The research programme, known as FREEHAB, will see a range of soft materials and modern manufacturing methods used to create different products. Some of these devices will be used to aid physiotherapists in their assessments of patients' movements, while others will be used by the patients themselves, helping them to stand up, for example. In those cases, the wearables will act like artificial muscles, powering mobility.
“There are over 10.8 million disabled people living in the UK today,” said project lead, Professor Jonathan Rossiter. “Nearly 6.5 million have mobility impairments. These numbers are growing as the median population age increases and age-related mobility issues due to conditions such as arthritis and stroke become more prevalent.”
According to Professor Rossiter, rehabilitation is increasingly taking place outside of clinical settings, generally in people’s homes. However, a lack of proper tools to assist people with rehab and simple movements is hindering progress for the millions who are affected. The new range of wearables will be made from materials including 3D-printable electroactive gel, and soft but strong pneumatic chains that change shape when inflated and can exert considerable force.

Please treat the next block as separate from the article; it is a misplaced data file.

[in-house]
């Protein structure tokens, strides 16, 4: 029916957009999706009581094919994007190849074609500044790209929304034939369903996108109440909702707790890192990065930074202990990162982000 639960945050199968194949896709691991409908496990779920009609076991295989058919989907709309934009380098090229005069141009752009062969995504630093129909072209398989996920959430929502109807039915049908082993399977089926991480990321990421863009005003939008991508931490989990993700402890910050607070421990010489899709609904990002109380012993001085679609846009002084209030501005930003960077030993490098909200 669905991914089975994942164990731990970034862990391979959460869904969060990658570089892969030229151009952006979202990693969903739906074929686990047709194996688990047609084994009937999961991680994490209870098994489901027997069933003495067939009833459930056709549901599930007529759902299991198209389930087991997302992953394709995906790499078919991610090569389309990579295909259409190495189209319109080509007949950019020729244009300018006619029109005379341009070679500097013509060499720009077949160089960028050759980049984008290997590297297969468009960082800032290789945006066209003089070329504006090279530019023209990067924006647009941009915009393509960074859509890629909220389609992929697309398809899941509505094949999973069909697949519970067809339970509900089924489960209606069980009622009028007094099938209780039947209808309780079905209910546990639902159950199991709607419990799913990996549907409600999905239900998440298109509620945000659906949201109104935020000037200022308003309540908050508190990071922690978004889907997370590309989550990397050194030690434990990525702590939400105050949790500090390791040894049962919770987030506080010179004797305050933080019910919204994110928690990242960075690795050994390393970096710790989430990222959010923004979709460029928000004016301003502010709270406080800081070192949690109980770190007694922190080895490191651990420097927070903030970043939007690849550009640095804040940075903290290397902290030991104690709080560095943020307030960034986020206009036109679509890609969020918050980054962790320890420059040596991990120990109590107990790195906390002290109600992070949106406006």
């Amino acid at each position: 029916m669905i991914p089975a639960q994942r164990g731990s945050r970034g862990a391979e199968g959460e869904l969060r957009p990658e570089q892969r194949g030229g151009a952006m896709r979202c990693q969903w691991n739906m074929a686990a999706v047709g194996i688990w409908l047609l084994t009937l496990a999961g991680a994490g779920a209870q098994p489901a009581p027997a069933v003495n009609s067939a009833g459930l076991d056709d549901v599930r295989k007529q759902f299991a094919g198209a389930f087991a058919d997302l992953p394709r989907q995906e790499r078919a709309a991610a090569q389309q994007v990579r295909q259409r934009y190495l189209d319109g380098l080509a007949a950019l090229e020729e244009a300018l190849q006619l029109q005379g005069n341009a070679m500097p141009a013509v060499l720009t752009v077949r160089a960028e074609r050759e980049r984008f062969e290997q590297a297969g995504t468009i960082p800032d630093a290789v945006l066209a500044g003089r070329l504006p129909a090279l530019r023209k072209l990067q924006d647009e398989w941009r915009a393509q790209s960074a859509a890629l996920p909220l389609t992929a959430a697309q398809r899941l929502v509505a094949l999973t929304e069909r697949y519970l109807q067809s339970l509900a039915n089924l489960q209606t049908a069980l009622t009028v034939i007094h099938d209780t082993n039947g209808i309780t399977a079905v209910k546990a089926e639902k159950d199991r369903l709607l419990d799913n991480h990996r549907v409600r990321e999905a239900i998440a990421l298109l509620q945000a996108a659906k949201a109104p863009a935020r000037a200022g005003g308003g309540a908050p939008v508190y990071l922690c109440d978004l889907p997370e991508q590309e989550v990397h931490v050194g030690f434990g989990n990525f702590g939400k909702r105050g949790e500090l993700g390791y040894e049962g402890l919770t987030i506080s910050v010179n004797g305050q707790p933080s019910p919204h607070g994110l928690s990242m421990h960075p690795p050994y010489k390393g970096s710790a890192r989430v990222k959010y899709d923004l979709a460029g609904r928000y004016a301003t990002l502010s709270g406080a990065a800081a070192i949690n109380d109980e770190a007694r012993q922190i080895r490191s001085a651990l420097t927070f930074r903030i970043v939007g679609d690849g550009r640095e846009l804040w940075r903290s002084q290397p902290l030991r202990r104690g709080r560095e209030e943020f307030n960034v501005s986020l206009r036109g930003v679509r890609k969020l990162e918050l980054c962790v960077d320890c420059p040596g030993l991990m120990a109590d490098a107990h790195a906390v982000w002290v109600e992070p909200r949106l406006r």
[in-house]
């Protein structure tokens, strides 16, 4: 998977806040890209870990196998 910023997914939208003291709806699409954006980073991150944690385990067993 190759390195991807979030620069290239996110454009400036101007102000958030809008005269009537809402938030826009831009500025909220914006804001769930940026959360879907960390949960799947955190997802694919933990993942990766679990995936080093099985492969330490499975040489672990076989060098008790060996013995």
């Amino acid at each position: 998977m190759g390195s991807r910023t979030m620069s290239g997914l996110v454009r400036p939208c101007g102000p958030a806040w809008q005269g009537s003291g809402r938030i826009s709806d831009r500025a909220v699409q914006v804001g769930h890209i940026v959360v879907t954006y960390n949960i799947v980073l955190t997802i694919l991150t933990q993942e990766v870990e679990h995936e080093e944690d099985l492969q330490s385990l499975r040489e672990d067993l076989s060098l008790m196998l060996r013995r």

“Together with integrated sensing technology, we will make devices that physiotherapists can use to accurately pinpoint limitations in their patients' movements, thus enabling them to plan personalised training programmes,” said Rossiter.
“We will also make simpler devices that the patient can use to enhance their mobility activities and exercise with confidence when a therapist is not with them.”
During the three-year project, the researchers will work with physiotherapists in the NHS and private practice, as well as people who have undergone physiotherapy for their mobility problems. FREEHAB is due to get underway in September and is backed by EPSRC, receiving funding of £1,162,224.
“The work supported within the FREEHAB project will increase the ability of physiotherapists to support people with mobility impairments,” said Philippa Hemmings, head of Healthcare Technologies at EPSRC.
“It shows the power of engineers and physical scientists working in collaboration with partners, something our Healthcare Impact Partnership awards were set up to support.”